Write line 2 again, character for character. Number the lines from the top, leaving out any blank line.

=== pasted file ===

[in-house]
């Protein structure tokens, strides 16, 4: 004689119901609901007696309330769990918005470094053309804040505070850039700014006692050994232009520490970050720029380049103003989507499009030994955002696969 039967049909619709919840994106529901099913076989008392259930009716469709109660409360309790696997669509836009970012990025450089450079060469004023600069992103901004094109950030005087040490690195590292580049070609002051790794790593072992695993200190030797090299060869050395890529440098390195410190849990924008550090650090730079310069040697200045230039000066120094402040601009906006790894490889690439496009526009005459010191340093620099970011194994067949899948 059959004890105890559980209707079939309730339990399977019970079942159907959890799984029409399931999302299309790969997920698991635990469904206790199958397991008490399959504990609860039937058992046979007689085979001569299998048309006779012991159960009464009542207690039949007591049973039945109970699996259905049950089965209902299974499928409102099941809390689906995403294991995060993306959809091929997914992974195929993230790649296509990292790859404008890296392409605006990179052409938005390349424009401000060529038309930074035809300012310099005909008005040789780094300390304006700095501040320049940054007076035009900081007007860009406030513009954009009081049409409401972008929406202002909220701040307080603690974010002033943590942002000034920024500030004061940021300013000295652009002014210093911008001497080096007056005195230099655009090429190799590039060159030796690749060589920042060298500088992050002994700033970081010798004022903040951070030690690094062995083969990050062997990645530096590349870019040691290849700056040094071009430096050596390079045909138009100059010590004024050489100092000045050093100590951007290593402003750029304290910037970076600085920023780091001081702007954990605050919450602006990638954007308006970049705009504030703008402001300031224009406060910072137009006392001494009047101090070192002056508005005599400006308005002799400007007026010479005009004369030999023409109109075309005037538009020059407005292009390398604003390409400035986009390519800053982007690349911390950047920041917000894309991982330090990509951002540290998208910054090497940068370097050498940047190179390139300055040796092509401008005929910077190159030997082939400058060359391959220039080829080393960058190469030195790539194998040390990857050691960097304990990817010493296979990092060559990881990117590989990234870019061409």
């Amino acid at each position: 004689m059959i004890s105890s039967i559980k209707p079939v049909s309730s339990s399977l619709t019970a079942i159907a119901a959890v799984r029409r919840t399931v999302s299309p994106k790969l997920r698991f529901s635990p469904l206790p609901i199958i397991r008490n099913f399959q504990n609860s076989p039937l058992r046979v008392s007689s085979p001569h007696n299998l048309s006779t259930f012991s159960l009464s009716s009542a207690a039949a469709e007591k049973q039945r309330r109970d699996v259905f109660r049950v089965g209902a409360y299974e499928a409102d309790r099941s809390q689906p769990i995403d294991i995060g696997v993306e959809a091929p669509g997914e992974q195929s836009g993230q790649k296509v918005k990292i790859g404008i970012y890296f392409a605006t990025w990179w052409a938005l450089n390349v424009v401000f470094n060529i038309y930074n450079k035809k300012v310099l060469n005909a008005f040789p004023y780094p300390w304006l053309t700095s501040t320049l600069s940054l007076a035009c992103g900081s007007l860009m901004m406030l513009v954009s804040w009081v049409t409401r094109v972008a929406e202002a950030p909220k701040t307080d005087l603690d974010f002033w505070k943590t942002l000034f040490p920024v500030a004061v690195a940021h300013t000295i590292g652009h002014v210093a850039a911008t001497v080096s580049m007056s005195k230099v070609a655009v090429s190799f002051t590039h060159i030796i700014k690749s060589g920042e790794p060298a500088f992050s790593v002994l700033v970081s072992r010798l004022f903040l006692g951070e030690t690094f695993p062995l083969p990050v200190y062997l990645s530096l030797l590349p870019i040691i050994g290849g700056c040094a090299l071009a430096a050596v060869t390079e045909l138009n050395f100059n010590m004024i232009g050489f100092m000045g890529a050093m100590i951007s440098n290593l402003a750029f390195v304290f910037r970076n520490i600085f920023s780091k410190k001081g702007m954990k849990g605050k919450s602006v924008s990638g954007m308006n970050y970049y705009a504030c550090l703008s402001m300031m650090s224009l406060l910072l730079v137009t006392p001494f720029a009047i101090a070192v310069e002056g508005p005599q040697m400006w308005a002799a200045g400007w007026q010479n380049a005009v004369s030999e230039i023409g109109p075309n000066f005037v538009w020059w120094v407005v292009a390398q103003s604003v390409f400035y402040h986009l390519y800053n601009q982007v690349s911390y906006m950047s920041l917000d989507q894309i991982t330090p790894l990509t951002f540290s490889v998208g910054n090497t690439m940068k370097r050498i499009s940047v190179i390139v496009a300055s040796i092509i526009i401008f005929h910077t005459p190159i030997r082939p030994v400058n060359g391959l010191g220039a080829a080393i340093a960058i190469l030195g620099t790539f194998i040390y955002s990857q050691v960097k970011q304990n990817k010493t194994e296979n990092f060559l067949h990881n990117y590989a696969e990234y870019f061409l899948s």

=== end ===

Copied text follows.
């Protein structure tokens, strides 16, 4: 004689119901609901007696309330769990918005470094053309804040505070850039700014006692050994232009520490970050720029380049103003989507499009030994955002696969 039967049909619709919840994106529901099913076989008392259930009716469709109660409360309790696997669509836009970012990025450089450079060469004023600069992103901004094109950030005087040490690195590292580049070609002051790794790593072992695993200190030797090299060869050395890529440098390195410190849990924008550090650090730079310069040697200045230039000066120094402040601009906006790894490889690439496009526009005459010191340093620099970011194994067949899948 059959004890105890559980209707079939309730339990399977019970079942159907959890799984029409399931999302299309790969997920698991635990469904206790199958397991008490399959504990609860039937058992046979007689085979001569299998048309006779012991159960009464009542207690039949007591049973039945109970699996259905049950089965209902299974499928409102099941809390689906995403294991995060993306959809091929997914992974195929993230790649296509990292790859404008890296392409605006990179052409938005390349424009401000060529038309930074035809300012310099005909008005040789780094300390304006700095501040320049940054007076035009900081007007860009406030513009954009009081049409409401972008929406202002909220701040307080603690974010002033943590942002000034920024500030004061940021300013000295652009002014210093911008001497080096007056005195230099655009090429190799590039060159030796690749060589920042060298500088992050002994700033970081010798004022903040951070030690690094062995083969990050062997990645530096590349870019040691290849700056040094071009430096050596390079045909138009100059010590004024050489100092000045050093100590951007290593402003750029304290910037970076600085920023780091001081702007954990605050919450602006990638954007308006970049705009504030703008402001300031224009406060910072137009006392001494009047101090070192002056508005005599400006308005002799400007007026010479005009004369030999023409109109075309005037538009020059407005292009390398604003390409400035986009390519800053982007690349911390950047920041917000894309991982330090990509951002540290998208910054090497940068370097050498940047190179390139300055040796092509401008005929910077190159030997082939400058060359391959220039080829080393960058190469030195790539194998040390990857050691960097304990990817010493296979990092060559990881990117590989990234870019061409």